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J Forensic Sci. 2013 Mar;58(2):474-85. doi: 10.1111/1556-4029.12067. Epub 2013 Feb 20.

Application of random match probability calculations to mixed STR profiles.

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U.S. Bureau of Alcohol, Tobacco, Firearms and Explosives Laboratory, National Laboratory Center, 6000 Ammendale Road, Ammendale, MD, 20705.


Mixed DNA profiles are being encountered more frequently as laboratories analyze increasing amounts of touch evidence. If it is determined that an individual could be a possible contributor to the mixture, it is necessary to perform a statistical analysis to allow an assignment of weight to the evidence. Currently, the combined probability of inclusion (CPI) and the likelihood ratio (LR) are the most commonly used methods to perform the statistical analysis. A third method, random match probability (RMP), is available. This article compares the advantages and disadvantages of the CPI and LR methods to the RMP method. We demonstrate that although the LR method is still considered the most powerful of the binary methods, the RMP and LR methods make similar use of the observed data such as peak height, assumed number of contributors, and known contributors where the CPI calculation tends to waste information and be less informative.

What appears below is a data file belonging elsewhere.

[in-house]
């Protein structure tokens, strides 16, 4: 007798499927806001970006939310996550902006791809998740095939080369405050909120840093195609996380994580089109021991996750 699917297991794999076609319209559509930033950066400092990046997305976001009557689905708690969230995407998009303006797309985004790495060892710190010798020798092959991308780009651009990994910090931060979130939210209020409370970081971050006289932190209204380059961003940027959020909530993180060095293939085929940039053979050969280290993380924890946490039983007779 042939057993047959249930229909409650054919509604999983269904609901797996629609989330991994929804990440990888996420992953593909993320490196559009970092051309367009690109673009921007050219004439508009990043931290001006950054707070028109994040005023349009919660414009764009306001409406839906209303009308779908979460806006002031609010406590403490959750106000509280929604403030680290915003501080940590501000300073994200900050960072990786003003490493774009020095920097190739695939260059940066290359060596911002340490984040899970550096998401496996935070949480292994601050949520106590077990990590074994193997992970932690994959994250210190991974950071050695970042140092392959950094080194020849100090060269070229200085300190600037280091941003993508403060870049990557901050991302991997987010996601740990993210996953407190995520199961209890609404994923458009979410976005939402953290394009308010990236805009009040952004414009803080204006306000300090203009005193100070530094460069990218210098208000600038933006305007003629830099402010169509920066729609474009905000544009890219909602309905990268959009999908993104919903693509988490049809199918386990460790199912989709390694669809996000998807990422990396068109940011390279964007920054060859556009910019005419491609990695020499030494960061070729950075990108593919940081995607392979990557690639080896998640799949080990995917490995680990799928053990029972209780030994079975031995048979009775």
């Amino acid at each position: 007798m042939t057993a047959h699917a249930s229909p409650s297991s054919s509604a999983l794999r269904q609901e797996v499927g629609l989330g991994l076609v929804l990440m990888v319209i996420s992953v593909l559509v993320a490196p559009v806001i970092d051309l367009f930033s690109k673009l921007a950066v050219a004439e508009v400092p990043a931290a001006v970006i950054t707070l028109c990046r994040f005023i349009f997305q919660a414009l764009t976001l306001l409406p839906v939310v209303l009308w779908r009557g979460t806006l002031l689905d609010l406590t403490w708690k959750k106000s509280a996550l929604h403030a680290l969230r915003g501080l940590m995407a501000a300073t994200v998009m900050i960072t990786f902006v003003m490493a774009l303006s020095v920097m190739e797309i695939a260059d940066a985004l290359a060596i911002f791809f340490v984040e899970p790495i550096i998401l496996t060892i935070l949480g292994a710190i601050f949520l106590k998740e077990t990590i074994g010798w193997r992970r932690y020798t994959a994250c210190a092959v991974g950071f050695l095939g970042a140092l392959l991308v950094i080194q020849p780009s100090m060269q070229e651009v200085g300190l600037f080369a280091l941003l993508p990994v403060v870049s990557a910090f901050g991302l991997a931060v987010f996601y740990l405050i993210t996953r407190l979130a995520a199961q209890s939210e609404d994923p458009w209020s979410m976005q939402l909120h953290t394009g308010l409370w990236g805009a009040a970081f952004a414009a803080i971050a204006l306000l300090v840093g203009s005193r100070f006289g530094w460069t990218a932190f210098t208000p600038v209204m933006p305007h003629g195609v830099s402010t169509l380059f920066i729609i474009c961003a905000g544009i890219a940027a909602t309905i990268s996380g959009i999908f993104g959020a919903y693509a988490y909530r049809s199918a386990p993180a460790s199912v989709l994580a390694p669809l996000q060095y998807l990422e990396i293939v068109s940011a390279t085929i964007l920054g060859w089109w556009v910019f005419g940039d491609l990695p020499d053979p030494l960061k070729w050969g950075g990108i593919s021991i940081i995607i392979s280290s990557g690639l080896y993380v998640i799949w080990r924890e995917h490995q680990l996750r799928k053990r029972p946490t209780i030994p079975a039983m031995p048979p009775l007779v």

forensic DNA interpretation; forensic science; low template; mixtures; random match probability; short tandem repeat

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